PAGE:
Let’s Help Arlan On Her Quest To Meet 10,000 People [Q&A]
Wednesday, July 27, 2011
Have you met Arlan? If not, in the coming months you’ll have a better chance to meet her than most people you don’t know. You certainly are more likely to meet her than me. (That’s also because for the last two years Matt Stabile has held me captive in his travel writing dungeon, where I am forced to produce content for the site.)
You’re more likely to meet Arlan because she has set out on an ambitious mission to meet 10,000 people by December 31, 2011. If her Kickstarter project gets funded, she plans to set out in mid-August, hitting major cities around the world and meeting approximately 80 people per day for 125 days.
So what’s prompted Arlan to climb this social Mount Everest? After all, aren’t people responsible for both world wars, Furbies and Nickleback? Why would anyone want to meet 10,000 of them?
Well, this morning, as Matt slid a pancake underneath the door to his travel writing dungeon where I am imprisoned, he asked me to interview Arlan to see what prompted the mission Arlan is calling the “Arlan Was Here Project.”
The Expeditioner: What caused you to want to meet so many people? I mean, we all like people, but 10,000?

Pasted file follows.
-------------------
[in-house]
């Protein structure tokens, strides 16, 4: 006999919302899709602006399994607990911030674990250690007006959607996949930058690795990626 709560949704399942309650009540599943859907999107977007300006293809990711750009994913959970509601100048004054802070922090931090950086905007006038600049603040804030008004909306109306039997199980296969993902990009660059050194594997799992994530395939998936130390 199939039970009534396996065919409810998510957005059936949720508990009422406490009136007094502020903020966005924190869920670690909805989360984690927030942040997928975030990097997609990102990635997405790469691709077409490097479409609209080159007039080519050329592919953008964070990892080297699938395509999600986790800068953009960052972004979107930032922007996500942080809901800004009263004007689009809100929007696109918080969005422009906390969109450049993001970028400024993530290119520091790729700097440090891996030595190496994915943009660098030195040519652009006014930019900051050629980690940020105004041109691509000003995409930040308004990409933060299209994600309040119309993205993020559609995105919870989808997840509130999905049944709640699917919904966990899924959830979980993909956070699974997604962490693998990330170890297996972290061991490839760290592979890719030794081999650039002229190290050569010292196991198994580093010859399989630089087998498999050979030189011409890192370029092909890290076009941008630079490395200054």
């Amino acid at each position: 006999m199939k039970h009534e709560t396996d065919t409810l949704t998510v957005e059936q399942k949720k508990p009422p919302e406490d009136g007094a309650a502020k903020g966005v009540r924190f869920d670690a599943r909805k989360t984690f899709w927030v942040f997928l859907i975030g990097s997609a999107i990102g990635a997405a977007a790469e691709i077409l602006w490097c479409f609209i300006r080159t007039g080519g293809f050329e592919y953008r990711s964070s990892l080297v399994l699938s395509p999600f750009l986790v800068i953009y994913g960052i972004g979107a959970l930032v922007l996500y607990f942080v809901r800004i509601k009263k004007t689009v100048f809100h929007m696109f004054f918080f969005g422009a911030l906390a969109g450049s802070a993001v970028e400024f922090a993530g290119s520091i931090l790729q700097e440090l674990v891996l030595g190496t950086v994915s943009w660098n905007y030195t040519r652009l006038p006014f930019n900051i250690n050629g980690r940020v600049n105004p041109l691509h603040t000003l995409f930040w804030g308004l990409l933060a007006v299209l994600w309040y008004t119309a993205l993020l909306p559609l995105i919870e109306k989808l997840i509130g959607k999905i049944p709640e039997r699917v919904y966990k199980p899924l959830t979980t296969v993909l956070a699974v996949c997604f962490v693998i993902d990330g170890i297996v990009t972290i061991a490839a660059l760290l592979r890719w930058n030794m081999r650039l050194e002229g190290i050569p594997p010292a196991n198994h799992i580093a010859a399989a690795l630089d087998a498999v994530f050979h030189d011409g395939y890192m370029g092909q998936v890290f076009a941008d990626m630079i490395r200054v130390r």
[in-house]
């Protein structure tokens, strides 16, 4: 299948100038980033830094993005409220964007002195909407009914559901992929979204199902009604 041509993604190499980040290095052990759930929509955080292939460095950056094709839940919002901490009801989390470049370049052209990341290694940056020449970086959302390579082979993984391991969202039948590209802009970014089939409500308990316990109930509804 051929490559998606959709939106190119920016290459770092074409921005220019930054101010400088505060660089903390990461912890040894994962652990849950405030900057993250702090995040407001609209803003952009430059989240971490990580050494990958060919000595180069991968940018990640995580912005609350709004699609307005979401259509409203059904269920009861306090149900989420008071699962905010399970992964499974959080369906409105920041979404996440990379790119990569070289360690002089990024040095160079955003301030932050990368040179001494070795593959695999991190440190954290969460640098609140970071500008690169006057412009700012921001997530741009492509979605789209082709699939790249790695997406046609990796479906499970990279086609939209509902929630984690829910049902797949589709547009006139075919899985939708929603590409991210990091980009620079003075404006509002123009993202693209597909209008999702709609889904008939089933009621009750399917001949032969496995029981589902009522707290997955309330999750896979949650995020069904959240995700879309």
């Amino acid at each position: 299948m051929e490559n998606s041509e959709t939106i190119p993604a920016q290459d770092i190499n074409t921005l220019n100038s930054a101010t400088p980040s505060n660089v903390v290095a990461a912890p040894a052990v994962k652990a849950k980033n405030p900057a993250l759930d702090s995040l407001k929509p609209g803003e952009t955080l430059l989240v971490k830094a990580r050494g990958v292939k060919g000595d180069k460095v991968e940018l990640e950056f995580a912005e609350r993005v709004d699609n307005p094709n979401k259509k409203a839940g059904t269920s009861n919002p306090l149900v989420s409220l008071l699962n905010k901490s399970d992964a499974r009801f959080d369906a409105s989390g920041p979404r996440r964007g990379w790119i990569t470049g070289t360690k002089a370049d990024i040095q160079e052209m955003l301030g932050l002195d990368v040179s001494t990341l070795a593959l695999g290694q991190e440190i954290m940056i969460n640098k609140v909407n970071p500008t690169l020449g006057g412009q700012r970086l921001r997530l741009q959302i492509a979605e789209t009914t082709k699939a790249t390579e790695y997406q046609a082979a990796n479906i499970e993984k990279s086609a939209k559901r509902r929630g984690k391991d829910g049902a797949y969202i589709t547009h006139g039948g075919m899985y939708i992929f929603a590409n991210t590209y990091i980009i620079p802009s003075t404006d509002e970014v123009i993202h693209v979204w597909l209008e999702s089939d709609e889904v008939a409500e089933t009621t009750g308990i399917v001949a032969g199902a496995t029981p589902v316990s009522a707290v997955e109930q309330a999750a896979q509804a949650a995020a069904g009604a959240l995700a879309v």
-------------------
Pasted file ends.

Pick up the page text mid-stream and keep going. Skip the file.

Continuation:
Arlan: The idea initially came to me in March of 2008 when I was trying to think of a way to raise $10,000 to relaunch my print indie magazine. I thought that trying to meet the same number of people would help bring attention to it, and be easy to promote.
The first day I did it, I was in Houston, and after I met my first 10 people, I knew right away that this would be something that would change my life, and be far more than just a fundraiser. I like the number now because it is such a challenge, and really gets people’s attention. And I think its more attainable than any higher number — and more impressive than, say, 1,000.
The Expeditioner: What counts as meeting someone? Can you just shake their hand and call them “met” or do you have to have a conversation with them?
Arlan: In order for it to count, I have to introduce myself and get their name, as well as let them know what I’m doing. I also have to get a photograph with them. Sometimes people will just say “thanks” and that they’ll check out the site to see their pic, and then wish me good luck. But more times than not, I’ll get into a full on conversation with them.
So I spend anywhere from one minute with someone to two or three hours. The one thing I don’t do is rush just to meet a quota. It has to be a genuine exchange to count. For every ten people who say yes to doing it, there are about three others who said no. So I’ll probably meet more like 13,000 people total when all is said and done.
The Expeditioner: In working towards your goal, you have already met 200 people. How has that experience been? Did you like all of those people? Which person was the most memorable and why?
Arlan: I’m not exaggerating at all when I say that the experience of meeting those 200+ people has changed my life. I knew within the first half-an-hour of doing this back in 2008 that it was like nothing I’d ever experienced before, and it would have a profound effect on me as a person and how I saw the world and the people in it.